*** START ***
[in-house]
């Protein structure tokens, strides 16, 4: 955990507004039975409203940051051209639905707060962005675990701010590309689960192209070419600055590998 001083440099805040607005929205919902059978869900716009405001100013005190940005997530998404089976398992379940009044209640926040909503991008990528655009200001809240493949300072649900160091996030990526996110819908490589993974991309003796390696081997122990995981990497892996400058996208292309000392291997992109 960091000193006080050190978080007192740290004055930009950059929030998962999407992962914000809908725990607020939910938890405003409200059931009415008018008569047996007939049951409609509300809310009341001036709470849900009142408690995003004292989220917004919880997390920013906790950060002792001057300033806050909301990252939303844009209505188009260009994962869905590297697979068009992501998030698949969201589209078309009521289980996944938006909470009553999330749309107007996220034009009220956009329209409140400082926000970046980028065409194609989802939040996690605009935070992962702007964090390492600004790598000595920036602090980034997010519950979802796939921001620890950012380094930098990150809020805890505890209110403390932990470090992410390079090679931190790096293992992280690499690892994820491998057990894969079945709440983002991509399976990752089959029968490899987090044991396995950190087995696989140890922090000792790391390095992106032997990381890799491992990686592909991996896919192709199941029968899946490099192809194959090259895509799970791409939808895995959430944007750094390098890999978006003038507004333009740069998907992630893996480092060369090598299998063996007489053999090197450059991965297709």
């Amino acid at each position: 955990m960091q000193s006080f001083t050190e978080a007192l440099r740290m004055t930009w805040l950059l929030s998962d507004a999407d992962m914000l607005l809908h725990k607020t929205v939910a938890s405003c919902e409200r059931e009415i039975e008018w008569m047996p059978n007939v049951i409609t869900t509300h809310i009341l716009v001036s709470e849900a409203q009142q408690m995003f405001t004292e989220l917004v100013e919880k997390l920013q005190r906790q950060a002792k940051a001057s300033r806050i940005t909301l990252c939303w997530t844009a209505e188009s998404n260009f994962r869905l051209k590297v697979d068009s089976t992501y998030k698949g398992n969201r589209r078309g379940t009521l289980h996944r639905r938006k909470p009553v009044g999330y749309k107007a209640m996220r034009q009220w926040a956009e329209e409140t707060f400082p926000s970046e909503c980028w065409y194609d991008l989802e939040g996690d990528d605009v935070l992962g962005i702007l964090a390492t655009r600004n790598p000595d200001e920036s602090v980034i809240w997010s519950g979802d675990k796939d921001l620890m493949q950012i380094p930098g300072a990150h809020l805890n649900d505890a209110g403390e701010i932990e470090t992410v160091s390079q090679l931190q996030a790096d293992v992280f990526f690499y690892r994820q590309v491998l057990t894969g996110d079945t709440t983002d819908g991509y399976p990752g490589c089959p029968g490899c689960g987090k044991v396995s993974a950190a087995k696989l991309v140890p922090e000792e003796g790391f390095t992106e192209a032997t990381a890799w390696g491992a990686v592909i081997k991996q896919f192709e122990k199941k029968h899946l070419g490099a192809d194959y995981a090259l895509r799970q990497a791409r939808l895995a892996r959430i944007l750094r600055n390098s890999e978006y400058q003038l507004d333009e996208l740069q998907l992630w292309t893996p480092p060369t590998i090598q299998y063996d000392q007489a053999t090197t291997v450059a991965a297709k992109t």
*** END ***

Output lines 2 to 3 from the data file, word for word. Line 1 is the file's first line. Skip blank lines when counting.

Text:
């Protein structure tokens, strides 16, 4: 955990507004039975409203940051051209639905707060962005675990701010590309689960192209070419600055590998 001083440099805040607005929205919902059978869900716009405001100013005190940005997530998404089976398992379940009044209640926040909503991008990528655009200001809240493949300072649900160091996030990526996110819908490589993974991309003796390696081997122990995981990497892996400058996208292309000392291997992109 960091000193006080050190978080007192740290004055930009950059929030998962999407992962914000809908725990607020939910938890405003409200059931009415008018008569047996007939049951409609509300809310009341001036709470849900009142408690995003004292989220917004919880997390920013906790950060002792001057300033806050909301990252939303844009209505188009260009994962869905590297697979068009992501998030698949969201589209078309009521289980996944938006909470009553999330749309107007996220034009009220956009329209409140400082926000970046980028065409194609989802939040996690605009935070992962702007964090390492600004790598000595920036602090980034997010519950979802796939921001620890950012380094930098990150809020805890505890209110403390932990470090992410390079090679931190790096293992992280690499690892994820491998057990894969079945709440983002991509399976990752089959029968490899987090044991396995950190087995696989140890922090000792790391390095992106032997990381890799491992990686592909991996896919192709199941029968899946490099192809194959090259895509799970791409939808895995959430944007750094390098890999978006003038507004333009740069998907992630893996480092060369090598299998063996007489053999090197450059991965297709």
């Amino acid at each position: 955990m960091q000193s006080f001083t050190e978080a007192l440099r740290m004055t930009w805040l950059l929030s998962d507004a999407d992962m914000l607005l809908h725990k607020t929205v939910a938890s405003c919902e409200r059931e009415i039975e008018w008569m047996p059978n007939v049951i409609t869900t509300h809310i009341l716009v001036s709470e849900a409203q009142q408690m995003f405001t004292e989220l917004v100013e919880k997390l920013q005190r906790q950060a002792k940051a001057s300033r806050i940005t909301l990252c939303w997530t844009a209505e188009s998404n260009f994962r869905l051209k590297v697979d068009s089976t992501y998030k698949g398992n969201r589209r078309g379940t009521l289980h996944r639905r938006k909470p009553v009044g999330y749309k107007a209640m996220r034009q009220w926040a956009e329209e409140t707060f400082p926000s970046e909503c980028w065409y194609d991008l989802e939040g996690d990528d605009v935070l992962g962005i702007l964090a390492t655009r600004n790598p000595d200001e920036s602090v980034i809240w997010s519950g979802d675990k796939d921001l620890m493949q950012i380094p930098g300072a990150h809020l805890n649900d505890a209110g403390e701010i932990e470090t992410v160091s390079q090679l931190q996030a790096d293992v992280f990526f690499y690892r994820q590309v491998l057990t894969g996110d079945t709440t983002d819908g991509y399976p990752g490589c089959p029968g490899c689960g987090k044991v396995s993974a950190a087995k696989l991309v140890p922090e000792e003796g790391f390095t992106e192209a032997t990381a890799w390696g491992a990686v592909i081997k991996q896919f192709e122990k199941k029968h899946l070419g490099a192809d194959y995981a090259l895509r799970q990497a791409r939808l895995a892996r959430i944007l750094r600055n390098s890999e978006y400058q003038l507004d333009e996208l740069q998907l992630w292309t893996p480092p060369t590998i090598q299998y063996d000392q007489a053999t090197t291997v450059a991965a297709k992109t």